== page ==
Possible Ricin Find Closes Senate Offices
Charles Dasey, a spokesman at Fort Detrick, Md., said scientists there were doing a "confirmatory" test on the substance. The test is "higher reliability" but will take longer, he said.
In Connecticut, meanwhile, a postal worker found an unidentified powder leaking out of an envelope addressed to the Republican National Committee, and inspectors were trying to identify it. The powder was found late Monday at the Wallingford postal sorting center, the same facility where anthrax spores were found in 2001.
A clue to ricin poisoning is a suddenly developed fever, cough and excess fluid in the lungs, a fact sheet from the federal Centers for Disease Control and Prevention says. These symptoms could be followed by severe breathing problems and possibly death, the CDC said. There is no known antidote.
Twice as deadly as cobra venom, ricin, which is derived from the castor bean plant, is relatively easily made and can be inhaled, ingested or injected.
Gainer said they were still investigating how the powder got into the mailroom.
The Homeland Security Department was monitoring the situation, spokesman Brian Roehrkasse said. An FBI official said the agency was awaiting a final test from a laboratory at Fort Detrick, Md., before deciding whether to get more fully involved in the case.
Democrat Tom Daschle of South Dakota was majority leader in 2001 when deadly anthrax was found in letters sent to his office and the office of Sen. Patrick Leahy, D-Vt., in the Hart Senate Office Building. No one was ever arrested in those incidents.
Hundreds of Capitol workers, reporters and tourists who were in the Hart building lined up for tests and doses of Cipro and other antibiotics after the anthrax attack. Areas of that building were closed for months for decontamination.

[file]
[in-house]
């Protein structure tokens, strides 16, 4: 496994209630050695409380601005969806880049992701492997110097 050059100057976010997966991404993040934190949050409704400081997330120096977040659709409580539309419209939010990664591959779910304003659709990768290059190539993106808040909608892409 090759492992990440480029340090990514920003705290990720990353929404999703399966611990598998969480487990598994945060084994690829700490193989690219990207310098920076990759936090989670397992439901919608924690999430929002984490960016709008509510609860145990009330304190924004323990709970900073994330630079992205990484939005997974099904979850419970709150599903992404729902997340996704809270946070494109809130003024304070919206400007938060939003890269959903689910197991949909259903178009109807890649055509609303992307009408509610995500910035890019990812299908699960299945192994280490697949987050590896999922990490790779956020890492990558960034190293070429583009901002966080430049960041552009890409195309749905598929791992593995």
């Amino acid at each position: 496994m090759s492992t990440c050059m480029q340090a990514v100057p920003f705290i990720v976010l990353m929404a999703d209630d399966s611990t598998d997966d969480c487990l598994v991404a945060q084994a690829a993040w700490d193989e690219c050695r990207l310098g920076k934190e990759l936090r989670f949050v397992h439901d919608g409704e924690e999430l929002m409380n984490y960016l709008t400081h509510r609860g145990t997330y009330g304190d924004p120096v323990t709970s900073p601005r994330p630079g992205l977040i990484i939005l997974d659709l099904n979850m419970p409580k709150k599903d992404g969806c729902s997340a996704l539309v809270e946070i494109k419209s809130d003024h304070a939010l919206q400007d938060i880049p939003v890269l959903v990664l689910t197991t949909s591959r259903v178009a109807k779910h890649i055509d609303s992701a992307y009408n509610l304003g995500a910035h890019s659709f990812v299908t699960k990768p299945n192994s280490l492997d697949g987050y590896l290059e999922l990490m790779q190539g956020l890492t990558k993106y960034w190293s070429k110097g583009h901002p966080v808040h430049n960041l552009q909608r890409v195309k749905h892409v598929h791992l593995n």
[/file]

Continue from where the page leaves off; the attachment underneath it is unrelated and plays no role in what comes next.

Bob Stevenson, a spokesman for Frist, said the closure of the Senate office buildings Tuesday was "to facilitate collection and removal of unopened mail."
Stevenson said Capitol tours were being suspended, Senate restaurants closed and Senate pages given the day off. But he said essential Capitol employees were expected to report to work as usual.
The House was scheduled to convene at 12:30 p.m.
Frist gave no indication that extra security had been ordered for the Capitol complex, although security in the area has been high since the Sept. 11, 2001, attacks.
Mail to congressional offices has been irradiated since the 2001 anthrax attack, but Frist said radiation is unlikely to have an effect on ricin.
In October, a package containing ricin was found at a postal facility serving Greenville-Spartanburg International Airport in South Carolina.
On the Net:
Senate site: http://www.senate.gov
Centers for Disease Control and Prevention facts about ricin: http://www.bt.cdc.gov/agent/ricin/facts.asp
© 2004 The Associated Press